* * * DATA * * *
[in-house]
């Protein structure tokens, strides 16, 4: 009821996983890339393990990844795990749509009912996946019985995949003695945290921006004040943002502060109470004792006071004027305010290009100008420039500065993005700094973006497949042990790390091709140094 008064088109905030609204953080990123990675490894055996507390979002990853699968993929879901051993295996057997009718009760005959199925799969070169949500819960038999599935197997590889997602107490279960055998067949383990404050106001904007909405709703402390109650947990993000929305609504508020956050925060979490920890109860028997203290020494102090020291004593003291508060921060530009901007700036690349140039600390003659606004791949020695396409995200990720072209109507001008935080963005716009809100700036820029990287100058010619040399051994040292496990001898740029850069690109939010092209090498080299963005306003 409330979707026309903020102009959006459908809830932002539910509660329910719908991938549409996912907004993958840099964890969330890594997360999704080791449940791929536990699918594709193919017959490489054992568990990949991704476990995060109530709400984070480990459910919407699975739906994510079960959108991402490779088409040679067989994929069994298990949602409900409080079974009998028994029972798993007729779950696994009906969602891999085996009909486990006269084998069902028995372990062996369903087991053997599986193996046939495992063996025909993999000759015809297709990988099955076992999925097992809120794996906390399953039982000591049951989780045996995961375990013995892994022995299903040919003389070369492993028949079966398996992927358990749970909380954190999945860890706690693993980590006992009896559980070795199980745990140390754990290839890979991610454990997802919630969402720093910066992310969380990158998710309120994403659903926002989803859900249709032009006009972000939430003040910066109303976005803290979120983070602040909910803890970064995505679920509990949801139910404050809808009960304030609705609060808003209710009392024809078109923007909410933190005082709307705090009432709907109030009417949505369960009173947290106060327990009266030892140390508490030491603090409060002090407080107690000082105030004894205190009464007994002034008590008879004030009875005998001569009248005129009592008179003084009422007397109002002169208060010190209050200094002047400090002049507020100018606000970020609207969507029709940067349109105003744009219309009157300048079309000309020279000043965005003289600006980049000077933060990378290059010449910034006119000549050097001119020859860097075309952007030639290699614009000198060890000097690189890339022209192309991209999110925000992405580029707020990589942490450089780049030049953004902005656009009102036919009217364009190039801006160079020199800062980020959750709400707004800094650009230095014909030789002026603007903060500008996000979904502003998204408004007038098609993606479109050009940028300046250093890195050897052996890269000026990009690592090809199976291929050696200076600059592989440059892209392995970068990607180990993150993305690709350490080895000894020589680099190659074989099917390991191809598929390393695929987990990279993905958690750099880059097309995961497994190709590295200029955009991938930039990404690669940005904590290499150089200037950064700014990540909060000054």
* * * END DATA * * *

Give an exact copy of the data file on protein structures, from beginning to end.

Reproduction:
[in-house]
């Protein structure tokens, strides 16, 4: 009821996983890339393990990844795990749509009912996946019985995949003695945290921006004040943002502060109470004792006071004027305010290009100008420039500065993005700094973006497949042990790390091709140094 008064088109905030609204953080990123990675490894055996507390979002990853699968993929879901051993295996057997009718009760005959199925799969070169949500819960038999599935197997590889997602107490279960055998067949383990404050106001904007909405709703402390109650947990993000929305609504508020956050925060979490920890109860028997203290020494102090020291004593003291508060921060530009901007700036690349140039600390003659606004791949020695396409995200990720072209109507001008935080963005716009809100700036820029990287100058010619040399051994040292496990001898740029850069690109939010092209090498080299963005306003 409330979707026309903020102009959006459908809830932002539910509660329910719908991938549409996912907004993958840099964890969330890594997360999704080791449940791929536990699918594709193919017959490489054992568990990949991704476990995060109530709400984070480990459910919407699975739906994510079960959108991402490779088409040679067989994929069994298990949602409900409080079974009998028994029972798993007729779950696994009906969602891999085996009909486990006269084998069902028995372990062996369903087991053997599986193996046939495992063996025909993999000759015809297709990988099955076992999925097992809120794996906390399953039982000591049951989780045996995961375990013995892994022995299903040919003389070369492993028949079966398996992927358990749970909380954190999945860890706690693993980590006992009896559980070795199980745990140390754990290839890979991610454990997802919630969402720093910066992310969380990158998710309120994403659903926002989803859900249709032009006009972000939430003040910066109303976005803290979120983070602040909910803890970064995505679920509990949801139910404050809808009960304030609705609060808003209710009392024809078109923007909410933190005082709307705090009432709907109030009417949505369960009173947290106060327990009266030892140390508490030491603090409060002090407080107690000082105030004894205190009464007994002034008590008879004030009875005998001569009248005129009592008179003084009422007397109002002169208060010190209050200094002047400090002049507020100018606000970020609207969507029709940067349109105003744009219309009157300048079309000309020279000043965005003289600006980049000077933060990378290059010449910034006119000549050097001119020859860097075309952007030639290699614009000198060890000097690189890339022209192309991209999110925000992405580029707020990589942490450089780049030049953004902005656009009102036919009217364009190039801006160079020199800062980020959750709400707004800094650009230095014909030789002026603007903060500008996000979904502003998204408004007038098609993606479109050009940028300046250093890195050897052996890269000026990009690592090809199976291929050696200076600059592989440059892209392995970068990607180990993150993305690709350490080895000894020589680099190659074989099917390991191809598929390393695929987990990279993905958690750099880059097309995961497994190709590295200029955009991938930039990404690669940005904590290499150089200037950064700014990540909060000054």